On our 3rd day in Nepal, we were scheduled to start our journey of an eight days Trek to Khumbu Region. It was about six in the morning when Steve, the owner of Shivapuri Heights Cottage drove us to Tribhuvan International Domestic Airport in Kathmandu to catch our flight to Tensing-Hillary Airport which is also popularly known as Lukla Airport.
At the domestic airport in Kathmandu, we were met by a guy who is a representative of the travel agency where we booked our trek. He gave us our Tara Air Tickets and the Passenger Service Charge Ticket costs Nepalese Rupees (NPR) 200/- per passenger. All these were part of our travel package so we don’t have to pay anything. My best friend Lew and I thought that we are the only people in this trek. We were wrong! The travel agency guy introduced us to Swasti, a Nepalese Lady who loves to trek and also a traveler herself.
The harrowing stories of getting to Lukla from Katmandu are legendary, and I was nervous getting on the plane even though the weather looked good and clear as far as the eye could see. My buddy and I rushed to get seats just behind the pilot so we could see out the windows for all the good views we expected. However, that changed almost immediately after we got airborne and in the mountains. Suddenly the skies clouded up and it began to rain, light at first, then a downpour, and visions of almost annual crashes and deaths on these flights were beginning to rush through my mind. I could just see the headlines “Another plane plows into a mountain side attempting to get to Lukla. All Trekkers a grease spot, somewhere up on the mountain side”.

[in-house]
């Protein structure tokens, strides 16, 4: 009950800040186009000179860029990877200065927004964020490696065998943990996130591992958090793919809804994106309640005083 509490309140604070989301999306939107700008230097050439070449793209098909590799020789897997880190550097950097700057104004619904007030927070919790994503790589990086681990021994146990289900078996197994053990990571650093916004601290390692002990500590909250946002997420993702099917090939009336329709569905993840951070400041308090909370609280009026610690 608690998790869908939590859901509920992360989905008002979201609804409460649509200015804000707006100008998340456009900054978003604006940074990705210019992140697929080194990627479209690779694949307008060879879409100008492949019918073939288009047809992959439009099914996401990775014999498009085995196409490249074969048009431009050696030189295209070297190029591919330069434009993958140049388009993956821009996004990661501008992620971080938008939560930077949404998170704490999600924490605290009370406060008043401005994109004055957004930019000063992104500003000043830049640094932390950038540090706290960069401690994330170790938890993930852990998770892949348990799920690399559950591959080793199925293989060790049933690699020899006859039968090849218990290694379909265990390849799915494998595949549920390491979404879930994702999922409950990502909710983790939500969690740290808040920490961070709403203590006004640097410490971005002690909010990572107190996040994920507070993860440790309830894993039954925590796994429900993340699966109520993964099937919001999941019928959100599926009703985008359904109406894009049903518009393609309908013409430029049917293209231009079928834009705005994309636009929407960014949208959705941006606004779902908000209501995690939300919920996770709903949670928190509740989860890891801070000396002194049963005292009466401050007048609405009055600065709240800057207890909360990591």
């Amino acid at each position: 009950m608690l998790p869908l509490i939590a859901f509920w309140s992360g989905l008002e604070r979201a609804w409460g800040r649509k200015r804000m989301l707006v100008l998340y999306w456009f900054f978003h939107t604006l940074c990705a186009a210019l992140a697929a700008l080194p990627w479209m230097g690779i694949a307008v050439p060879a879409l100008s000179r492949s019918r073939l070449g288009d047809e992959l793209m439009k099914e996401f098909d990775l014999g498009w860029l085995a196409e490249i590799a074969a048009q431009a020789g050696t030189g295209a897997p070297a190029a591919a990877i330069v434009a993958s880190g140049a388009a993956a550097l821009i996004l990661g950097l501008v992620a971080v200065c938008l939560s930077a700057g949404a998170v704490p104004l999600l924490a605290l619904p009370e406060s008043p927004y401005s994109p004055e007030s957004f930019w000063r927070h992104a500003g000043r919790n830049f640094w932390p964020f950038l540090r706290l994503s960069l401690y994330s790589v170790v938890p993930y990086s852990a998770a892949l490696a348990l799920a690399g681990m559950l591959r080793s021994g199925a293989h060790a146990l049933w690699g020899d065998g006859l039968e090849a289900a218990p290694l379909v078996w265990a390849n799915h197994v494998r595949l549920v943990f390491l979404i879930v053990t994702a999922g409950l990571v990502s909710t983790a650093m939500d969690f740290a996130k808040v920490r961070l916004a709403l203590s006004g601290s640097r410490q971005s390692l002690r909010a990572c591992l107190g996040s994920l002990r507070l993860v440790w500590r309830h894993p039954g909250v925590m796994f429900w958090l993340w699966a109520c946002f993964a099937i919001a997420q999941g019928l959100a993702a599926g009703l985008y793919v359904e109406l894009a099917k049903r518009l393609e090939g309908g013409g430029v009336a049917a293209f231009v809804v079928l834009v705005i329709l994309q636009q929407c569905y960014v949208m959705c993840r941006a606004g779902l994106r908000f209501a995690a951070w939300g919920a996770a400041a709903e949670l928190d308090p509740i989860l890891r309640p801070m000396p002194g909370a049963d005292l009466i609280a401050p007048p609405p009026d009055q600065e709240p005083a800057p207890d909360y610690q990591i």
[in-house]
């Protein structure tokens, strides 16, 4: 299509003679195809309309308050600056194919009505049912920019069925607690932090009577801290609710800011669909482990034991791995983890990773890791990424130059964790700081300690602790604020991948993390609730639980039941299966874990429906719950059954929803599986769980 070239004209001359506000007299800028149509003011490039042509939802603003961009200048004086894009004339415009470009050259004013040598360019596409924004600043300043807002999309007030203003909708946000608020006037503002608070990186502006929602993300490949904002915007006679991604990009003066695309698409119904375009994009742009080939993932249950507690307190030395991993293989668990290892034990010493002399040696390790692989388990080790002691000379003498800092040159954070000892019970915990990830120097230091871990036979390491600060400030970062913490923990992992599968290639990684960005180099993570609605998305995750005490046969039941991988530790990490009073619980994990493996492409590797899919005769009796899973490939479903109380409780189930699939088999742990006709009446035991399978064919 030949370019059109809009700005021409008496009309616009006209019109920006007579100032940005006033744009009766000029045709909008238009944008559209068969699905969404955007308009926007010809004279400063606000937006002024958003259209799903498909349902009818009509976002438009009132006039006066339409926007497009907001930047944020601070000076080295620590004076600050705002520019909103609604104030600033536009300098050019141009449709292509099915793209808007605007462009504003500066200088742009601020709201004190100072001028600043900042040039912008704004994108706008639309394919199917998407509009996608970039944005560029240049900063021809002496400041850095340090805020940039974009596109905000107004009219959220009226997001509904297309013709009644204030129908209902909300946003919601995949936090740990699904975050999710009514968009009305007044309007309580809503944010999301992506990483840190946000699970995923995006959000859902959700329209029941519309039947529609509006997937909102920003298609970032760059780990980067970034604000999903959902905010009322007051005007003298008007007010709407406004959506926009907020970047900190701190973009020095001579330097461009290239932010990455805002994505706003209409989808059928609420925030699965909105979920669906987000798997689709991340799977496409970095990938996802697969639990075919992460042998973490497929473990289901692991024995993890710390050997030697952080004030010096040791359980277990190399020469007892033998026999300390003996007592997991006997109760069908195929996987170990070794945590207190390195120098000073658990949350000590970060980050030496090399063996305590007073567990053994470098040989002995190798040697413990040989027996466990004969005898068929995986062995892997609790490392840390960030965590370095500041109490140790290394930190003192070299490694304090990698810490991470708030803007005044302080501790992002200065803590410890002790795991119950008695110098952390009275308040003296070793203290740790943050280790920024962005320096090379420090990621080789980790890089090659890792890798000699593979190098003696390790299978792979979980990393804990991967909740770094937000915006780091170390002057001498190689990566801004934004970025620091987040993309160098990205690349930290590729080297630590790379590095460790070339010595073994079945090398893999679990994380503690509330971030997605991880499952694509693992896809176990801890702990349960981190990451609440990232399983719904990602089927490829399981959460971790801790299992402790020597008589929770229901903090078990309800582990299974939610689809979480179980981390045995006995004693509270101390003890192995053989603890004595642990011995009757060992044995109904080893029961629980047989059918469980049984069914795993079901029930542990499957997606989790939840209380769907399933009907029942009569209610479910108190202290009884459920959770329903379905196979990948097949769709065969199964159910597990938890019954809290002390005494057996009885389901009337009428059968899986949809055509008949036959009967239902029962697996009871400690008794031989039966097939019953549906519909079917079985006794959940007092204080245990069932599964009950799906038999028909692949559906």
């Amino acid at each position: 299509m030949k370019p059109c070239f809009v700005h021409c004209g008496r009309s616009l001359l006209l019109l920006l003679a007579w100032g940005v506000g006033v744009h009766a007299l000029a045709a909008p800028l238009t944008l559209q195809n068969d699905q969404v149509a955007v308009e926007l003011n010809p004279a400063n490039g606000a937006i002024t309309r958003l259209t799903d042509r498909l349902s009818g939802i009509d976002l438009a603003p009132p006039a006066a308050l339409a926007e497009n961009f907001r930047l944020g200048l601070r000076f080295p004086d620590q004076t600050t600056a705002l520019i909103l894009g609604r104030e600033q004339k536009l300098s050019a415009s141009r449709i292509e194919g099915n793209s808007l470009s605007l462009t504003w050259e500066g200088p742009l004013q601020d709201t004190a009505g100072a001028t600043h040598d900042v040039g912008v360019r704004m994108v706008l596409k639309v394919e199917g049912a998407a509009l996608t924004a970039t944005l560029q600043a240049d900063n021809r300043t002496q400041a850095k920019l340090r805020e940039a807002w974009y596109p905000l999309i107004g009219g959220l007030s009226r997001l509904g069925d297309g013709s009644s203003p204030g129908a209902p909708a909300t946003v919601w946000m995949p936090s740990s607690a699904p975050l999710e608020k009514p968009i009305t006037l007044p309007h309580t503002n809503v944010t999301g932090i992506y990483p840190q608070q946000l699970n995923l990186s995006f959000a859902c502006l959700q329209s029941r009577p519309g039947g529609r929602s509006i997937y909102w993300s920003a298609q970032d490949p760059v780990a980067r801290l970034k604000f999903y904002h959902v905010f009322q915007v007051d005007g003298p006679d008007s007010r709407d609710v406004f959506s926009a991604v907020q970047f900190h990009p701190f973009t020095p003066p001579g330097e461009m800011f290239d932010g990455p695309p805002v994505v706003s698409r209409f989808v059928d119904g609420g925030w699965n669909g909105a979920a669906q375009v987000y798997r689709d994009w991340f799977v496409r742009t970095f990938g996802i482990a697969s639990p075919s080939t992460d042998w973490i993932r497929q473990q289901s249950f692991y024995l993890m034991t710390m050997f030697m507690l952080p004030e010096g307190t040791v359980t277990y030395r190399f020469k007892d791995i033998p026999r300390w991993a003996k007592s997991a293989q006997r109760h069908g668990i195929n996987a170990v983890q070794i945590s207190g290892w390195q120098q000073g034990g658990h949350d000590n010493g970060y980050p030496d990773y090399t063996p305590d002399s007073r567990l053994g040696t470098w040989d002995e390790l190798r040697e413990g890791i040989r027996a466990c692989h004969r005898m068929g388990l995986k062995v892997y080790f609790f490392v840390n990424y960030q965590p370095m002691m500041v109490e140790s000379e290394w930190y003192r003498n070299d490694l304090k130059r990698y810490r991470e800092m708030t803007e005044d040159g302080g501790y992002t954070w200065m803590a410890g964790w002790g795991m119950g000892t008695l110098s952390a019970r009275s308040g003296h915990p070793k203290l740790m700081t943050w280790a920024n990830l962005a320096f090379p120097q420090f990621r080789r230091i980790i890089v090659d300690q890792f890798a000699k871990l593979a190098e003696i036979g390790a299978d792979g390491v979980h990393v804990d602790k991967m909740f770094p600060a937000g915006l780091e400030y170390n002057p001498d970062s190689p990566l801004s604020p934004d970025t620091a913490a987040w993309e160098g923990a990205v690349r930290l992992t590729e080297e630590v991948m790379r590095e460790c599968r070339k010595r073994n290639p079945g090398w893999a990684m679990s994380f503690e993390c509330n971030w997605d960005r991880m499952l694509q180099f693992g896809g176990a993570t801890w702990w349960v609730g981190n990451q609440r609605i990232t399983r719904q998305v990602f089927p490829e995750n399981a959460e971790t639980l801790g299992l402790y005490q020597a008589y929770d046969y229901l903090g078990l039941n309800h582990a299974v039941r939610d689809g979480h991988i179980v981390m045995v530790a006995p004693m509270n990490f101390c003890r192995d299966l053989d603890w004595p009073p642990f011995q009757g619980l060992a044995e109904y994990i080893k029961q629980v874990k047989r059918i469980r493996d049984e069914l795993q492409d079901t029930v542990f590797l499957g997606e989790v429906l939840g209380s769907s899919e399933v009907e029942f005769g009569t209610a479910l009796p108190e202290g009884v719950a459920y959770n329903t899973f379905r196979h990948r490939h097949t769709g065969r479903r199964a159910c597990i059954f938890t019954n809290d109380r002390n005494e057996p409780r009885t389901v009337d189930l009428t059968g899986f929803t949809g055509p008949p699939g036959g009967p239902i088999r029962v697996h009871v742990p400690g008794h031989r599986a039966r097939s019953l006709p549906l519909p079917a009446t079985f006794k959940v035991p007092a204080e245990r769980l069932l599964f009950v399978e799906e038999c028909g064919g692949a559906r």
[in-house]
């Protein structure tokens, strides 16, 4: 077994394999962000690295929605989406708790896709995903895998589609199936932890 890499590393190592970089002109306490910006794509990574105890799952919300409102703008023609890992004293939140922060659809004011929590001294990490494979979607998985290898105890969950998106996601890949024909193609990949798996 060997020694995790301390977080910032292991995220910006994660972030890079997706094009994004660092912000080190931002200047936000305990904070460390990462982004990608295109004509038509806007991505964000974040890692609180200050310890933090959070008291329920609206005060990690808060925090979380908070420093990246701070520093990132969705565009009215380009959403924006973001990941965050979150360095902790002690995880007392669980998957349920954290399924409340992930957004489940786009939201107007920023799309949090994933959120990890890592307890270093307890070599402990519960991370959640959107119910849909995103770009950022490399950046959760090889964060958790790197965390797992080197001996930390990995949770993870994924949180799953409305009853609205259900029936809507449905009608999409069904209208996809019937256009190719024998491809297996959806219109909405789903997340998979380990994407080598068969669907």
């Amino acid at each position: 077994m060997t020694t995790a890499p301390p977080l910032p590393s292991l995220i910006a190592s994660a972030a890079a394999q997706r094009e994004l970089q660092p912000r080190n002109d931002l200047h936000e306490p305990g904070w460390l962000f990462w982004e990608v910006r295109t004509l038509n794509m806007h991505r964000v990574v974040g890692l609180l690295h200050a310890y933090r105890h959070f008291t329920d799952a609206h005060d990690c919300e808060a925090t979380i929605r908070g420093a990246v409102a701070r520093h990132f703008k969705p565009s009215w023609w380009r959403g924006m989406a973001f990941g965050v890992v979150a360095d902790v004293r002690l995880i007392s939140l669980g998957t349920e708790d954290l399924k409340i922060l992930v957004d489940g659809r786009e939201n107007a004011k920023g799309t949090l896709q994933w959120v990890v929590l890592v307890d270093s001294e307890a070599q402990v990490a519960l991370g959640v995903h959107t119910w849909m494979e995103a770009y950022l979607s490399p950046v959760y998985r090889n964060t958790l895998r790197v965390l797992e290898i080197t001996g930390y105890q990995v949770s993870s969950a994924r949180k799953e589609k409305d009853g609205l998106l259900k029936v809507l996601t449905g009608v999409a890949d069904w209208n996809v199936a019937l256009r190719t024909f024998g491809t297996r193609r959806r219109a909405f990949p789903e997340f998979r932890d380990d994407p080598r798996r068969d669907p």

Well just as we were about five minutes from where Lukla was supposed to be, it lit up and as we began to see the actual runway, it suddenly cleared up just as fast as it had begun. We touched down to a very nice 3 point landing (1,500 feet long single runway and 65 feet wide) with just a sprinkle on the windshield. This story is exactly what I had read about this trek to Lukla that the weather can change literally in minutes. Thank God we got there safely with all but a few shaky legs when we deplaned. From the moment you enter the gate as the terminal, you are trekking it seemed. The gate is a very quick “formality” before you hit the trail and begin your hike in earnest.
We arrived almost eleven in the morning and we’re met by our tour guide Chettin and a Sherpa (name slipped my mind) to carry our luggage.
Here are some photos of that trip (Landing video on my next post):